Antinuclear antibody assay, erythrocyte sedimentation rate, and rheumatoid factor - Although nonspecific, results from these tests may give clues to a connective tissue disease predisposing to the development of pericardial effusion.
HIV testing - Approximately 24% of all pericardial effusions are reported to be associated with HIV infection
Purified protein derivative testing - This is used to diagnose tuberculosis, which is an important and not uncommon cause of pericardial effusion and tamponade.
With a 12-lead electrocardiogram (see the image below), the following findings suggest, but are not diagnostic for, pericardial tamponade:
Low-voltage QRS complexes
Electrical alternans - Also observed during supraventricular and ventricular tachycardia
Alternation of QRS complexes, usually in a 2:1 ratio, on electrocardiographic findings is called electrical alternans. It is caused by movement of the heart in the pericardial space. Electrical alternans is also observed in patients with myocardial ischemia, acute pulmonary embolism, and tachyarrhythmias.
Respiratory variability in pulse-oximetry waveform is noted in patients with pulsus paradoxus. In a small group of patients with tamponade, Stone et al noted increased respiratory variability in pulse-oximetry waveform in all patients. This finding should raise the suspicion for hemodynamic compromise. In patients with atrial fibrillation, pulse-oximetry may aid in detecting the presence of pulsus paradoxus.
Before or after insertion of the Swan-Ganz catheter, the system must be zeroed after positioning the transducer at the midpoint of the left atrium. Then calibrate the monitoring system. Prior to insertion, test the balloon and flush all of the ports. Then insert the catheter into one of the major veins.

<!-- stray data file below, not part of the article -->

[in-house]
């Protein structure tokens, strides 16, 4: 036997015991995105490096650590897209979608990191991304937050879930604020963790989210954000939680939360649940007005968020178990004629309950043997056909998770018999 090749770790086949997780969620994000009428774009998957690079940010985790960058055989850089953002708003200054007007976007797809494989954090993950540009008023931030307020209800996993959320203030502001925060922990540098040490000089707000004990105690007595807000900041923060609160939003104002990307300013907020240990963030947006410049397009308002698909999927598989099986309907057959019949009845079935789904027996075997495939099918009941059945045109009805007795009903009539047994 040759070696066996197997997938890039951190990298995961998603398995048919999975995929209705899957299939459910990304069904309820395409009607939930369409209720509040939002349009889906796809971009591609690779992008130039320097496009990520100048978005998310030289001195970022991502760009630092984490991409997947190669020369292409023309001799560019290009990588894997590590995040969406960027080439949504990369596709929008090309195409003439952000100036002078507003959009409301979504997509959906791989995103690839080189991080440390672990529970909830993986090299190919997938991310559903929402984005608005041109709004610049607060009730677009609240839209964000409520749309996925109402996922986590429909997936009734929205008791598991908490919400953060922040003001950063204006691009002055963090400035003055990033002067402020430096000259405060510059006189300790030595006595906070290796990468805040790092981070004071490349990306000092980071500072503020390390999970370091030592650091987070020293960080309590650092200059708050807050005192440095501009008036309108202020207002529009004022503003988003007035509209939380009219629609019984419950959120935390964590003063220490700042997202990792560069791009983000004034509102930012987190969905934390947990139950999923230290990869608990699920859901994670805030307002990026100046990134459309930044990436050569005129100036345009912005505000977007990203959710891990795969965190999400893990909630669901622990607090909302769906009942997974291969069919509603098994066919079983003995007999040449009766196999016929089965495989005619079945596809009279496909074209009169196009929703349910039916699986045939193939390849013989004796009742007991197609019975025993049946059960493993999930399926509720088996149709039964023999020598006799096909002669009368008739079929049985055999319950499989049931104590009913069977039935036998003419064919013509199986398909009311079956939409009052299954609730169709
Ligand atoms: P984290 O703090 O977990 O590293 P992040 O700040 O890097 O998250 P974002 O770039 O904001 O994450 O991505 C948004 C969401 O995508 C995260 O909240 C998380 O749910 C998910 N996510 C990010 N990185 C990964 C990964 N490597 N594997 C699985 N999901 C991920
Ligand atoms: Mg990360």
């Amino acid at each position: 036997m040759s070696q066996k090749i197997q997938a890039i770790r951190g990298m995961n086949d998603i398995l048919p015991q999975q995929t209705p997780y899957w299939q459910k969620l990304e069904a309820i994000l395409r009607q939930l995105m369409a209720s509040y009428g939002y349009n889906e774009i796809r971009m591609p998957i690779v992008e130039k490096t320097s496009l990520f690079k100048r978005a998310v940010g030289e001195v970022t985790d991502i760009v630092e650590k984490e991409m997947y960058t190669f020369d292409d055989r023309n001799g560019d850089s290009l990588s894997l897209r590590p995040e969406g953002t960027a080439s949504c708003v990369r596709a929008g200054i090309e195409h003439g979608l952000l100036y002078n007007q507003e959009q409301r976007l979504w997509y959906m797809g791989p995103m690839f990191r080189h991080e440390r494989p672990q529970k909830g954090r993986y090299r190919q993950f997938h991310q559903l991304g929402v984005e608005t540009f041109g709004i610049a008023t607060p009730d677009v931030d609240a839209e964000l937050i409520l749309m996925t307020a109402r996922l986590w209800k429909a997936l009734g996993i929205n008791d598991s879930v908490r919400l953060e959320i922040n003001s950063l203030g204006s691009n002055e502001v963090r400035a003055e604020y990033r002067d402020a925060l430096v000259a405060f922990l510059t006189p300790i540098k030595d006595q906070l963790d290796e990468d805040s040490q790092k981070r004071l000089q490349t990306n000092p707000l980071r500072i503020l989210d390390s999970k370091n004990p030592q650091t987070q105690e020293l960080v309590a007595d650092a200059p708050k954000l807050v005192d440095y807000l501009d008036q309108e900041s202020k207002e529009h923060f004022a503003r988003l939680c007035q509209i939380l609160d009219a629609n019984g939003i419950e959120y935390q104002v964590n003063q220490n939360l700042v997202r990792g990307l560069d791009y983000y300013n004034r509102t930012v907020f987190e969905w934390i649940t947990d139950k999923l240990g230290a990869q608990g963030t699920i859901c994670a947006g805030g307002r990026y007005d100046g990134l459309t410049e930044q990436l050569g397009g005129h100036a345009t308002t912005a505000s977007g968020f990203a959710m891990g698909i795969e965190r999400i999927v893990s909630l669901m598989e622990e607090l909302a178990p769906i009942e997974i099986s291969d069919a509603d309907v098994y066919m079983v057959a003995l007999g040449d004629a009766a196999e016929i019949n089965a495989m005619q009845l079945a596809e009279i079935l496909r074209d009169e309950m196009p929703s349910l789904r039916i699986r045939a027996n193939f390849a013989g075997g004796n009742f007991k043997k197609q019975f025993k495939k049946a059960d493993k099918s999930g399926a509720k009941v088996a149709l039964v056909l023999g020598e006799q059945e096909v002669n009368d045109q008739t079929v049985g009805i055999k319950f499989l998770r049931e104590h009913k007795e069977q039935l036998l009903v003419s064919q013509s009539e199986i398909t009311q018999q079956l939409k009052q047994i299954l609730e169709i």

At a depth of 20 cm, inflate the balloon and slowly advance the catheter, while continuously monitoring the pressure from the distal lumen. Always deflate the balloon before withdrawing the Swan-Ganz catheter. The waveforms help to indicate the position of the catheter tip if fluoroscopy is not readily accessible.
At approximately the 40-50 cm mark, the wedge pressure is usually recorded. Secure the catheter position, and obtain a chest radiograph to confirm the position.
In tamponade, near equalization (within 5 mm Hg) of the right atrial, right ventricular diastolic, pulmonary arterial diastolic, and pulmonary capillary wedge pressure (reflecting left atrial pressure) occurs. The right atrial pressure tracings display a prominent systolic x descent and abolished systolic y descent.
Boltwood et al described the diastolic equalization of pulmonary capillary and right atrial pressures as predominantly inspiratory; this is known as the inspiratory traction sign. It results from inspiratory traction of the taut pericardium by the diaphragm.
Occasionally, a pericardial biopsy is performed when the etiology of the pericardial effusion that caused the tamponade is unclear. This is especially useful in cases of tuberculous pericardial effusions, because cultures of the pericardial fluid in these cases rarely yield a positive result for mycobacteria. However, granulomas seen on pericardial biopsy specimens are often seen in patients with tuberculous pericarditis.
In general, cytopathologic findings from pericardial fluid and histologic findings from pericardial biopsy specimens depend on the underlying pathology. Cytologic examination identifies the etiopathologic cause of tamponade in about 75% of cases.